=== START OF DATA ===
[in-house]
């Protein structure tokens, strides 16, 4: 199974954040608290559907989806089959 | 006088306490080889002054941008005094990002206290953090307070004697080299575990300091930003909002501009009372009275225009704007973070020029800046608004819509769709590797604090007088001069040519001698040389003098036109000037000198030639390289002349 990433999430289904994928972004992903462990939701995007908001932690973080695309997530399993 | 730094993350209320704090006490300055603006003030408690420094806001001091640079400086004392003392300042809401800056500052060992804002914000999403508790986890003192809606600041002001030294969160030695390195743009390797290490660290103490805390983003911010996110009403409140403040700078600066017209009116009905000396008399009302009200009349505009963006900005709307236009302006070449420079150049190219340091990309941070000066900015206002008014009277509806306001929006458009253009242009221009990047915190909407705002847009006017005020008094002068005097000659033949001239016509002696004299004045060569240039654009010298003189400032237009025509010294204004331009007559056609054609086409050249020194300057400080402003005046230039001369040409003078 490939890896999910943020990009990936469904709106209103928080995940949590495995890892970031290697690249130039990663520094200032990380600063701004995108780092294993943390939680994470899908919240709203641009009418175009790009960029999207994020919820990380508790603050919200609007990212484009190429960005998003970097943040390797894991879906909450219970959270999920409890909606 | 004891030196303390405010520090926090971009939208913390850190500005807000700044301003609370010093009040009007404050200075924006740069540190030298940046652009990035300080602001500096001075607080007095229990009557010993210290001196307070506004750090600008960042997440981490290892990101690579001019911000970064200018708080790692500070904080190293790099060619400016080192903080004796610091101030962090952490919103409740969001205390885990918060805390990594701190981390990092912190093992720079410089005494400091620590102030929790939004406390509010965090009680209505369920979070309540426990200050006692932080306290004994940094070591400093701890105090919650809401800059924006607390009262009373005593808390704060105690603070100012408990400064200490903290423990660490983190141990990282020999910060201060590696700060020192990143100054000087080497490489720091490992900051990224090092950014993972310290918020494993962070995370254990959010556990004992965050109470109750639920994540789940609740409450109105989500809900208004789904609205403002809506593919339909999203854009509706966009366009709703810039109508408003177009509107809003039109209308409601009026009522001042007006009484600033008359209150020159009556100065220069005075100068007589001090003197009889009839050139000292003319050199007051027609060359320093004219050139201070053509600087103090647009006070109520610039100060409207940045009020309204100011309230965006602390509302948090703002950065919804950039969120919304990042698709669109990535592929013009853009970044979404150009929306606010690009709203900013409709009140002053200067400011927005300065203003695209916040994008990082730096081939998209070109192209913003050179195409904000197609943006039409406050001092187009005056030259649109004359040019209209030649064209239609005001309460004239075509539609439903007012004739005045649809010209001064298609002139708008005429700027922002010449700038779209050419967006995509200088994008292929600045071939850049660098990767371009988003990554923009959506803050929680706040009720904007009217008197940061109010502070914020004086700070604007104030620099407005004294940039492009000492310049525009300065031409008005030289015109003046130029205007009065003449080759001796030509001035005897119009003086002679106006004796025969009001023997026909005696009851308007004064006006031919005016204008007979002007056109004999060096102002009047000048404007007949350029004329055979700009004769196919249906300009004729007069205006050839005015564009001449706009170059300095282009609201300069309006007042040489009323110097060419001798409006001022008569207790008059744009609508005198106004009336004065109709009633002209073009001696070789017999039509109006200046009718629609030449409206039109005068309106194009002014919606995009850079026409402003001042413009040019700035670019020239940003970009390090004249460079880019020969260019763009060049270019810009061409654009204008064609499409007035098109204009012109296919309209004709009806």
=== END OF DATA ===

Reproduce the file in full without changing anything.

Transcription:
[in-house]
């Protein structure tokens, strides 16, 4: 199974954040608290559907989806089959 | 006088306490080889002054941008005094990002206290953090307070004697080299575990300091930003909002501009009372009275225009704007973070020029800046608004819509769709590797604090007088001069040519001698040389003098036109000037000198030639390289002349 990433999430289904994928972004992903462990939701995007908001932690973080695309997530399993 | 730094993350209320704090006490300055603006003030408690420094806001001091640079400086004392003392300042809401800056500052060992804002914000999403508790986890003192809606600041002001030294969160030695390195743009390797290490660290103490805390983003911010996110009403409140403040700078600066017209009116009905000396008399009302009200009349505009963006900005709307236009302006070449420079150049190219340091990309941070000066900015206002008014009277509806306001929006458009253009242009221009990047915190909407705002847009006017005020008094002068005097000659033949001239016509002696004299004045060569240039654009010298003189400032237009025509010294204004331009007559056609054609086409050249020194300057400080402003005046230039001369040409003078 490939890896999910943020990009990936469904709106209103928080995940949590495995890892970031290697690249130039990663520094200032990380600063701004995108780092294993943390939680994470899908919240709203641009009418175009790009960029999207994020919820990380508790603050919200609007990212484009190429960005998003970097943040390797894991879906909450219970959270999920409890909606 | 004891030196303390405010520090926090971009939208913390850190500005807000700044301003609370010093009040009007404050200075924006740069540190030298940046652009990035300080602001500096001075607080007095229990009557010993210290001196307070506004750090600008960042997440981490290892990101690579001019911000970064200018708080790692500070904080190293790099060619400016080192903080004796610091101030962090952490919103409740969001205390885990918060805390990594701190981390990092912190093992720079410089005494400091620590102030929790939004406390509010965090009680209505369920979070309540426990200050006692932080306290004994940094070591400093701890105090919650809401800059924006607390009262009373005593808390704060105690603070100012408990400064200490903290423990660490983190141990990282020999910060201060590696700060020192990143100054000087080497490489720091490992900051990224090092950014993972310290918020494993962070995370254990959010556990004992965050109470109750639920994540789940609740409450109105989500809900208004789904609205403002809506593919339909999203854009509706966009366009709703810039109508408003177009509107809003039109209308409601009026009522001042007006009484600033008359209150020159009556100065220069005075100068007589001090003197009889009839050139000292003319050199007051027609060359320093004219050139201070053509600087103090647009006070109520610039100060409207940045009020309204100011309230965006602390509302948090703002950065919804950039969120919304990042698709669109990535592929013009853009970044979404150009929306606010690009709203900013409709009140002053200067400011927005300065203003695209916040994008990082730096081939998209070109192209913003050179195409904000197609943006039409406050001092187009005056030259649109004359040019209209030649064209239609005001309460004239075509539609439903007012004739005045649809010209001064298609002139708008005429700027922002010449700038779209050419967006995509200088994008292929600045071939850049660098990767371009988003990554923009959506803050929680706040009720904007009217008197940061109010502070914020004086700070604007104030620099407005004294940039492009000492310049525009300065031409008005030289015109003046130029205007009065003449080759001796030509001035005897119009003086002679106006004796025969009001023997026909005696009851308007004064006006031919005016204008007979002007056109004999060096102002009047000048404007007949350029004329055979700009004769196919249906300009004729007069205006050839005015564009001449706009170059300095282009609201300069309006007042040489009323110097060419001798409006001022008569207790008059744009609508005198106004009336004065109709009633002209073009001696070789017999039509109006200046009718629609030449409206039109005068309106194009002014919606995009850079026409402003001042413009040019700035670019020239940003970009390090004249460079880019020969260019763009060049270019810009061409654009204008064609499409007035098109204009012109296919309209004709009806």